In a DVD extra for his 2006 film “Inland Empire” the director David Lynch said, “If you’re playing the movie on a telephone, you will never in a trillion years experience the film.” But Lynch’s exhortation hasn’t stopped ex-DreamWorks Animation CEO Jeffrey Katzenberg, who’s betting big money that tablet and mobile viewing of cinema-quality content are the way of the future.
The New York Times reports that Katzenberg has raised the first half of a two billion dollar ask for his holding company, WndrCo, from 10 American media companies and Alibaba, the China-based technology titan.
Katzenberg’s venture, which has the working title of NewTV, is intended to disrupt the media status quo by producing videos that only run a few minutes and are designed exclusively for mobile devices. The shorts will have an inflated budget of $100,000 per minute (the standard for YouTube’s highly produced content is roughly a tenth of this, The Times reported last year). NewTV’s bite-sized movies are planned to boast Hollywood-level production value, big name stars and strong narrative arcs. Think the best of the Pixar shorts but with recognizable talent attached.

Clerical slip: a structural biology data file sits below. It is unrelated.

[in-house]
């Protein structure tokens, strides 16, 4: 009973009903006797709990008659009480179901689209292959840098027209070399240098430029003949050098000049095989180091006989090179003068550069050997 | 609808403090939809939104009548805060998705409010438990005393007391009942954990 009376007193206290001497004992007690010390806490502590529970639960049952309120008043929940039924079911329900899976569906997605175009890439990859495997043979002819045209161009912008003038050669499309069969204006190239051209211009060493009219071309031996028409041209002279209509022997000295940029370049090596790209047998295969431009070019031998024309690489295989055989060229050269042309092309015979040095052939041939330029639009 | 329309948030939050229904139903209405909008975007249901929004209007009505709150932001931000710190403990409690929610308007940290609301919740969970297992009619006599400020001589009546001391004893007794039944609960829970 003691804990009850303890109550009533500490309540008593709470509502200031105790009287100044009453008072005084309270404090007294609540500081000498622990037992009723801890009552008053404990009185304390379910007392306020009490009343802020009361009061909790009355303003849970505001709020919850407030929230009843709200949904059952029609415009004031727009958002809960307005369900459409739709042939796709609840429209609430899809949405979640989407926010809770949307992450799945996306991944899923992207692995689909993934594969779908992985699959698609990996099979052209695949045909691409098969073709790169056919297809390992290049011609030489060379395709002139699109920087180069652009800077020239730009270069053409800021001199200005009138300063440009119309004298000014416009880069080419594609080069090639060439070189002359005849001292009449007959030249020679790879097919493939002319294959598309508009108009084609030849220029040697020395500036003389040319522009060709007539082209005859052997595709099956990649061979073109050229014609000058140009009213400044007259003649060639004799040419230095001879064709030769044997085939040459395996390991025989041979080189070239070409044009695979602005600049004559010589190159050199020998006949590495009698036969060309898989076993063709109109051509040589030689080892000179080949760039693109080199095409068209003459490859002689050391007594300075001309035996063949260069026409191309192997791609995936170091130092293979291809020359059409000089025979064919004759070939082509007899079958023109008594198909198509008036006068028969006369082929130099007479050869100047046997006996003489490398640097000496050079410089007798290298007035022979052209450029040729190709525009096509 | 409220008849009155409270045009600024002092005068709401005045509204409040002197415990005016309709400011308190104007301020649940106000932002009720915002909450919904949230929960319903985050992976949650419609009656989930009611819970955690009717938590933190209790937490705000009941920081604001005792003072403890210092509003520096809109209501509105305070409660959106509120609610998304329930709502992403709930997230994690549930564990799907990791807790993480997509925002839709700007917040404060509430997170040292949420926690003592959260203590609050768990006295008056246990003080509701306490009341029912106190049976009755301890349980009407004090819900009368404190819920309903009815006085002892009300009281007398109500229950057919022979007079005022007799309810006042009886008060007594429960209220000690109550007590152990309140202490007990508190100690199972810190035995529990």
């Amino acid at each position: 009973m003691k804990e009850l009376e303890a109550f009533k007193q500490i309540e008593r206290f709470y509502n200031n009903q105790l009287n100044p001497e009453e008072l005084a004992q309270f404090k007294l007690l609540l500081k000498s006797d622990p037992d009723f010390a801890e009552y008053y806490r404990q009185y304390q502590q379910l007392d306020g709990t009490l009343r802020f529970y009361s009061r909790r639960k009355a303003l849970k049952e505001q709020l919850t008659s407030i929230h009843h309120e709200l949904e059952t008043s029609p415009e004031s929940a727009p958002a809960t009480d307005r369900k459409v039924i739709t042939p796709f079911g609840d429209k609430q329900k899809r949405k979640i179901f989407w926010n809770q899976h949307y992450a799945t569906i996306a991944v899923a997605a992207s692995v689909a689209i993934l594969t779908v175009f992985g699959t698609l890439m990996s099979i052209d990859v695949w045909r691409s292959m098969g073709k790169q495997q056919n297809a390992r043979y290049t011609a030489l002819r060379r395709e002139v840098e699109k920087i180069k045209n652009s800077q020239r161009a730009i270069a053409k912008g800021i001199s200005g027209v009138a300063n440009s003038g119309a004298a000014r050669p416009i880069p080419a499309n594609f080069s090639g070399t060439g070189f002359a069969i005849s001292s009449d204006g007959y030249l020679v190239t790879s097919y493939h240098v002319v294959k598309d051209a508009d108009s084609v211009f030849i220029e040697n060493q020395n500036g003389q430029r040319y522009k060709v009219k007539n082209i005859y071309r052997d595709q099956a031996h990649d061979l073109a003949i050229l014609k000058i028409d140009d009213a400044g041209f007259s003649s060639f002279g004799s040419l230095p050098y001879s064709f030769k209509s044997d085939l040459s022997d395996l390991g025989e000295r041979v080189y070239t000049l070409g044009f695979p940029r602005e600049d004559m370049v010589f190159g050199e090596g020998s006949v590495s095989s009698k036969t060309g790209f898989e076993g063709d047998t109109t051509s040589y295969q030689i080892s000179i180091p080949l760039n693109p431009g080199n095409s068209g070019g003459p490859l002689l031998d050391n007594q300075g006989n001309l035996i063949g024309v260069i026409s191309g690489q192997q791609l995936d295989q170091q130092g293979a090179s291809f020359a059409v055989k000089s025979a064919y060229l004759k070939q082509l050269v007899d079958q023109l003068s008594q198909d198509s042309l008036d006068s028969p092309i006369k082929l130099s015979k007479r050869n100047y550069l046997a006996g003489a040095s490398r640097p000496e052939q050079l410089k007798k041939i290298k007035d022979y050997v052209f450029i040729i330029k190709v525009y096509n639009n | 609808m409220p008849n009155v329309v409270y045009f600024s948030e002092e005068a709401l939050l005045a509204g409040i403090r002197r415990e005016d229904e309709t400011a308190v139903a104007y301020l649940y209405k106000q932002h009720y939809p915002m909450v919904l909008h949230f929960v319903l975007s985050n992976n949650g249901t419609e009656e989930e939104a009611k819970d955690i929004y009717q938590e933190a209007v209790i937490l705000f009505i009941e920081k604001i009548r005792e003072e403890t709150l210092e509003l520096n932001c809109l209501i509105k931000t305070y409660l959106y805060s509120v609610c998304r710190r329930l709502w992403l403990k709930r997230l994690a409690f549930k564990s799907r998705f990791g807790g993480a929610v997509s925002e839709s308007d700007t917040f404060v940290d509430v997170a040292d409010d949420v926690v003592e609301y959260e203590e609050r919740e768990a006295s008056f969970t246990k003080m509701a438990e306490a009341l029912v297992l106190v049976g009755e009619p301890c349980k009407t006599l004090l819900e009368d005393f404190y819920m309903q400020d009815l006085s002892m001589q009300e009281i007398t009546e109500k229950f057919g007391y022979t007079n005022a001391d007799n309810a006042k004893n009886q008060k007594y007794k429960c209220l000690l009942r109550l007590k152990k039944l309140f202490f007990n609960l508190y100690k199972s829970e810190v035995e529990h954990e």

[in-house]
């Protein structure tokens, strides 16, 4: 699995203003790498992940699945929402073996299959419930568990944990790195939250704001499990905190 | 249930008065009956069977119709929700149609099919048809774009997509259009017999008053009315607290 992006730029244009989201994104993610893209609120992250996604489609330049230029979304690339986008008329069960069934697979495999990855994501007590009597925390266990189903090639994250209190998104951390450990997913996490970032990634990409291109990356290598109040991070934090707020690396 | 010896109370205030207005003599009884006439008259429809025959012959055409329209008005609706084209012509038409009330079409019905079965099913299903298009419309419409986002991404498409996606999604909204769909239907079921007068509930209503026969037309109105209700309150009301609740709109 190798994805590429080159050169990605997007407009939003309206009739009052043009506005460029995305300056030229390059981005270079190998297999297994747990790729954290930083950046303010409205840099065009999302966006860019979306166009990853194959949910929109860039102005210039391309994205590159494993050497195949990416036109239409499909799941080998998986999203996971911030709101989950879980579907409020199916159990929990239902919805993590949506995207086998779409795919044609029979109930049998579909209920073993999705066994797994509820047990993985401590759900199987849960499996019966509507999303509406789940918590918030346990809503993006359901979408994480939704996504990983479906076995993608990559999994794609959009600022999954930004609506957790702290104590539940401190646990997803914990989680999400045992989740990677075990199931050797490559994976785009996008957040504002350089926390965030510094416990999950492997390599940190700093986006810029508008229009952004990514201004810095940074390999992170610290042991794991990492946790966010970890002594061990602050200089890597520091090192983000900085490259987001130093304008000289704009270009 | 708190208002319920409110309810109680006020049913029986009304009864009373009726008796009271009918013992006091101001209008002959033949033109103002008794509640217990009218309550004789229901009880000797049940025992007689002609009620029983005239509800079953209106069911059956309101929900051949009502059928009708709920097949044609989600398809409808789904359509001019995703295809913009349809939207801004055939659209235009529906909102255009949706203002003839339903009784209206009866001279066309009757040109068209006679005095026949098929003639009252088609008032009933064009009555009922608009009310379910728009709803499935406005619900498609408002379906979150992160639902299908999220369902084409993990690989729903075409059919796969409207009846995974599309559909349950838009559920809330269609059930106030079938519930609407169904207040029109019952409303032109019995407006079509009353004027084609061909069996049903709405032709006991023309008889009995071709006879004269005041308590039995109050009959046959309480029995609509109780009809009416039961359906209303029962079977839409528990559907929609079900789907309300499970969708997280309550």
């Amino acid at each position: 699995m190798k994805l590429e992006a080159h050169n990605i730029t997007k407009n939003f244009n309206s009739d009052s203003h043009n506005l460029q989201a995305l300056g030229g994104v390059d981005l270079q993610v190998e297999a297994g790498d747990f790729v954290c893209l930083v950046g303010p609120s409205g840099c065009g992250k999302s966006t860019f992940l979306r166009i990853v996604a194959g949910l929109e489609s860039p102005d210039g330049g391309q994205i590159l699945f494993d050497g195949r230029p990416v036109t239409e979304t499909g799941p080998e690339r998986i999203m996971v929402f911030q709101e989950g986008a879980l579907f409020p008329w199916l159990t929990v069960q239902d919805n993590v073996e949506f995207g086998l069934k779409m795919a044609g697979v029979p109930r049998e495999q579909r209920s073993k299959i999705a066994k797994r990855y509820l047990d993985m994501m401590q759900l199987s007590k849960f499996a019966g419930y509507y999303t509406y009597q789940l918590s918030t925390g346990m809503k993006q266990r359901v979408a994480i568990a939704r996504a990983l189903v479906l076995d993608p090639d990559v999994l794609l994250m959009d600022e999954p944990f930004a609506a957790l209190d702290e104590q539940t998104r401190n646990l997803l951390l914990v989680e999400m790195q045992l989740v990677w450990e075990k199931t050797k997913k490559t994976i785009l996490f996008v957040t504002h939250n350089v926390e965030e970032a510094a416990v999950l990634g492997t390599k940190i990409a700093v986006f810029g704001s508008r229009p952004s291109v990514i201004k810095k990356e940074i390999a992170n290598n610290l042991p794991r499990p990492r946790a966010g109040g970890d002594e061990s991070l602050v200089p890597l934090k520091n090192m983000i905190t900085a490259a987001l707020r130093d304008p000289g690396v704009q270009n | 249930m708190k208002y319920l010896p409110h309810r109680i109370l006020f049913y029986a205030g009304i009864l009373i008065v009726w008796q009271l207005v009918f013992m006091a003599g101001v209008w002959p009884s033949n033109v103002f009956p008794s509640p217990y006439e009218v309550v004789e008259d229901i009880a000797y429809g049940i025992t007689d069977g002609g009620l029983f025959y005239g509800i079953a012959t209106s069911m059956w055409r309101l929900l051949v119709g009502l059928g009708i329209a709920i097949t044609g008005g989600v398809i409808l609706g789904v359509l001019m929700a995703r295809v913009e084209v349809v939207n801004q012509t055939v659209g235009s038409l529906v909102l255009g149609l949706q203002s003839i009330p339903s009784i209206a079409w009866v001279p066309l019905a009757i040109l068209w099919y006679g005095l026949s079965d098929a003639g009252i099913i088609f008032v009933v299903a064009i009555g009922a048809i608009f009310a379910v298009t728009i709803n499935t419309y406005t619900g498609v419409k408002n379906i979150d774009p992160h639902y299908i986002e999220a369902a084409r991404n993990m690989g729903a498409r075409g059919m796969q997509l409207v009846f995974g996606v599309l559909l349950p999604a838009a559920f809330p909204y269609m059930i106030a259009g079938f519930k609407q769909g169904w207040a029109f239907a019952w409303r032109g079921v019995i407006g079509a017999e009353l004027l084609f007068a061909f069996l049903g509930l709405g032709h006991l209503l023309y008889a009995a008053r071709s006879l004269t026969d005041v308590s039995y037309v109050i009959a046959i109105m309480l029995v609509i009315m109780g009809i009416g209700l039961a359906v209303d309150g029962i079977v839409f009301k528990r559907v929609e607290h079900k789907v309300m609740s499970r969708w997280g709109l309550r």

“We keep coming up with new ways to exceed the expectation of our customers,” Katzenberg told The Times, referring to the consecutive viewing revolutions of cable, DVDs and streaming. “Except now, for the first time in history, we have a whole generation of customers that have a new consumption habit, with this thing called short-form content. And the professional enterprise of storytellers in Hollywood is nowhere near it.” The model Katzenberg has in mind for NewTV is less YouTube and more HBO, relying on paid subscriptions. However, the platform’s not meant to challenge the likes of HBO and Starz, Katzenberg stressed, as it’s targeting an audience in search of a quick fix of entertainment while waiting in line at the post office, sitting at a coffee shop or taking the subway to work.
NewTV has yet to announce its programming, but among its partners are Hollywood studios Metro Goldwyn Mayer, 21st Century Fox and his alma mater, The Walt Disney Company, each of which bring a wealth of proven properties with them. Interestingly, these legacy names and the promise of a shorter format suggest the early days of film updated for a pocket-tech world.
With Disney onboard, it’s likely a high-end “Steamboat Willie” remake starring Mickey Mouse is coming to an iPhone screen near you.
PJ Grisar is the Forward’s culture intern. He can be reached at firstname.lastname@example.org.